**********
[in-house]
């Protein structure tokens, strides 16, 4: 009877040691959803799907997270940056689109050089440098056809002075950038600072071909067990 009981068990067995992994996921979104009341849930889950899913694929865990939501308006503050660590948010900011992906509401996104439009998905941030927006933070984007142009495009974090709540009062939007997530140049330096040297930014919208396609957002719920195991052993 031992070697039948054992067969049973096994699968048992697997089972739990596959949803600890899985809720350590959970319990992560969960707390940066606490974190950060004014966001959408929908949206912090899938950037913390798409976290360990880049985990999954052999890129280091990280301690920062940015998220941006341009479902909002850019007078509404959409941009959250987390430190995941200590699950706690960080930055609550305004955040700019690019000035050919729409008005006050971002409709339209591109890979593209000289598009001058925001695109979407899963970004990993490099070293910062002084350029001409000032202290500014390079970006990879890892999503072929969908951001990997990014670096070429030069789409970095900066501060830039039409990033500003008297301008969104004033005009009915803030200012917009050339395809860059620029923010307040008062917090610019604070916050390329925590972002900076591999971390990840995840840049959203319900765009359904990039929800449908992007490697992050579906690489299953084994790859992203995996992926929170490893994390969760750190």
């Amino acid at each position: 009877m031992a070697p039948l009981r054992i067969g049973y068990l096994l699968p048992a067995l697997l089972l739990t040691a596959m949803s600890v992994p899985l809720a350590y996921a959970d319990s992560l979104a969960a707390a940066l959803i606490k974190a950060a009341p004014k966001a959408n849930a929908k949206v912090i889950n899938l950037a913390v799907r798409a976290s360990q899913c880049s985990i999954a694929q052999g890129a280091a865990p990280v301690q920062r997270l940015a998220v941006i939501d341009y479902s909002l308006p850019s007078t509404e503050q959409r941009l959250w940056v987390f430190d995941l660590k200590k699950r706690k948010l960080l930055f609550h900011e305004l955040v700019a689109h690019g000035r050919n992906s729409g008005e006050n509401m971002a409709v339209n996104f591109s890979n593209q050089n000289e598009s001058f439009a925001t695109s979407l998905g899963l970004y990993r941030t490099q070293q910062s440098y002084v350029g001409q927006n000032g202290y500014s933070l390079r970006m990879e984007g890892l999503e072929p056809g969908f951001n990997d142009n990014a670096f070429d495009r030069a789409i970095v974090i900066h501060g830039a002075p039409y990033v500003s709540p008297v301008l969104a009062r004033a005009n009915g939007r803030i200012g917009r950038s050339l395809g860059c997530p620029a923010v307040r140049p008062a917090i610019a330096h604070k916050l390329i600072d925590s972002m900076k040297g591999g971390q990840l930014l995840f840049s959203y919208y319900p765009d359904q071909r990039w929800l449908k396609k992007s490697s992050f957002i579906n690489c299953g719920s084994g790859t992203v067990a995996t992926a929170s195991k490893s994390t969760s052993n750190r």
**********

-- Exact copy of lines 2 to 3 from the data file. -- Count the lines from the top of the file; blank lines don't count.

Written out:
């Protein structure tokens, strides 16, 4: 009877040691959803799907997270940056689109050089440098056809002075950038600072071909067990 009981068990067995992994996921979104009341849930889950899913694929865990939501308006503050660590948010900011992906509401996104439009998905941030927006933070984007142009495009974090709540009062939007997530140049330096040297930014919208396609957002719920195991052993 031992070697039948054992067969049973096994699968048992697997089972739990596959949803600890899985809720350590959970319990992560969960707390940066606490974190950060004014966001959408929908949206912090899938950037913390798409976290360990880049985990999954052999890129280091990280301690920062940015998220941006341009479902909002850019007078509404959409941009959250987390430190995941200590699950706690960080930055609550305004955040700019690019000035050919729409008005006050971002409709339209591109890979593209000289598009001058925001695109979407899963970004990993490099070293910062002084350029001409000032202290500014390079970006990879890892999503072929969908951001990997990014670096070429030069789409970095900066501060830039039409990033500003008297301008969104004033005009009915803030200012917009050339395809860059620029923010307040008062917090610019604070916050390329925590972002900076591999971390990840995840840049959203319900765009359904990039929800449908992007490697992050579906690489299953084994790859992203995996992926929170490893994390969760750190």
């Amino acid at each position: 009877m031992a070697p039948l009981r054992i067969g049973y068990l096994l699968p048992a067995l697997l089972l739990t040691a596959m949803s600890v992994p899985l809720a350590y996921a959970d319990s992560l979104a969960a707390a940066l959803i606490k974190a950060a009341p004014k966001a959408n849930a929908k949206v912090i889950n899938l950037a913390v799907r798409a976290s360990q899913c880049s985990i999954a694929q052999g890129a280091a865990p990280v301690q920062r997270l940015a998220v941006i939501d341009y479902s909002l308006p850019s007078t509404e503050q959409r941009l959250w940056v987390f430190d995941l660590k200590k699950r706690k948010l960080l930055f609550h900011e305004l955040v700019a689109h690019g000035r050919n992906s729409g008005e006050n509401m971002a409709v339209n996104f591109s890979n593209q050089n000289e598009s001058f439009a925001t695109s979407l998905g899963l970004y990993r941030t490099q070293q910062s440098y002084v350029g001409q927006n000032g202290y500014s933070l390079r970006m990879e984007g890892l999503e072929p056809g969908f951001n990997d142009n990014a670096f070429d495009r030069a789409i970095v974090i900066h501060g830039a002075p039409y990033v500003s709540p008297v301008l969104a009062r004033a005009n009915g939007r803030i200012g917009r950038s050339l395809g860059c997530p620029a923010v307040r140049p008062a917090i610019a330096h604070k916050l390329i600072d925590s972002m900076k040297g591999g971390q990840l930014l995840f840049s959203y919208y319900p765009d359904q071909r990039w929800l449908k396609k992007s490697s992050f957002i579906n690489c299953g719920s084994g790859t992203v067990a995996t992926a929170s195991k490893s994390t969760s052993n750190r």